Overall Rating: 1.5/5 Stars
In 1990, Data East published another video board game for the 8-bit Nintendo Entertainment System. This time the title was Battle Chess, a cartridge with programming done by Beam Software, and a home console port of the popular board game of chess. How does it compare to the real-life version?
Chess is a two-player game, and Battle Chess can be a two-player video game, or a one-player mode against the computer A.I. opponent, or even a match observed between two computerized adversaries. Rather than have an options screen, the game rather abruptly begins after the boring title screen, and all variable options then become available through a menu by pressing Select.
The options on the menu are moderately deep are include board set-up, move take-back, start a new game, suggest a move, or choose from one of six difficulty levels for the chess-player A.I. Otherwise, the game follows the play of chess for the most part, and pieces to move are selected with the A button, along with where they should go. The B button cancels a selection in order to choose a different piece.
The distinctive aspect of Battle Chess, though, is the titular battle sequences that take place whenever a piece captures another. There is a brief, crudely animated cutscene involved one medieval character killing the other. However, these fights are slow, ugly, and dull, and the player will likely grow weary of them after the novelty passes of seeing each character’s killing moves (the queen uses magic, for example, and the rook becomes a block-fisted golem).
These battles are enabled when the “3D PIECES” setting is chosen. The problem with this setting is that not only is ever capture animated, but every movement is as well, meaning that whenever a piece moves on the board, the character (a literal knight, king, etc.) actually walks to the desired spot. This would be fine if it were executed well, but the bogged-down, cumbersome, lackadaisical way in which it is done renders the entire affair quite yawn-worthy. There is an option to use “2D PIECES” instead, rendering the pieces as the traditional chess shapes instead of actual characters, which allows not only for quicker moves but also removes the battle scenes. This is the mode highly recommended for people who actually want to play a game of chess in Battle Chess.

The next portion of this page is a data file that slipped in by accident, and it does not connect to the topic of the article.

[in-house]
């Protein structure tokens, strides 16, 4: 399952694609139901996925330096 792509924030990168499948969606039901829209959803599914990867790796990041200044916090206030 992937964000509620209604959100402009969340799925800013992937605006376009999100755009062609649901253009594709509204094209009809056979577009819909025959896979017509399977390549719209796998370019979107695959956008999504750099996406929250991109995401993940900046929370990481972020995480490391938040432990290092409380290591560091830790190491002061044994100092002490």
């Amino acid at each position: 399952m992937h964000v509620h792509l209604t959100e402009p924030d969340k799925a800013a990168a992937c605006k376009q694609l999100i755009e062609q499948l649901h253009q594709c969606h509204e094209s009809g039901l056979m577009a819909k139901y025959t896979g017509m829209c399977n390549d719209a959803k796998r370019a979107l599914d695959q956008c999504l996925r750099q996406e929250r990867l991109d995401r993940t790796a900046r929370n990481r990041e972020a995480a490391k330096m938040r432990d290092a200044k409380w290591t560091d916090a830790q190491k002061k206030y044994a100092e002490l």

This is an ugly game. From the slow-animated cherubs in the Settings screen, to the yellow-and-black chessboard against a red background, to the terribly rendered fight scenes, this is just not a good-looking game. Considering that it is just a chess simulation, there is little else to comment on concerning the visuals.
Yet for the soundtrack there is even less to comment on, since there is no in-game music and the sound effect themselves are gritty, grinding, harshly rendered noises rather than true effects.
The game of chess is certainly not an original NES idea, but the concept of animating the characters was a welcome feature. It is a shame that it was not implemented to better, or at least more efficient, fashion.
And that is the fate of Battle Chess – remembered as a clunky, clodsome game devoid of spark and pageantry. This is especially unfortunate because the A.I. opponent is actually quite well-programmed and deep, posing a considerable challenge even for seasoned chess enthusiasts. But, after all, this is just a video board game, and perhaps not even the best chess game on the NES, considering The Chessmaster. As such, Battle Chess gets one and a half stars out of five for being an okay chess simulator but offering little else, and even the supposed selling points of the animated battles being a letdown.
For more reviews of other NES video games, check out NintendoLegend.com.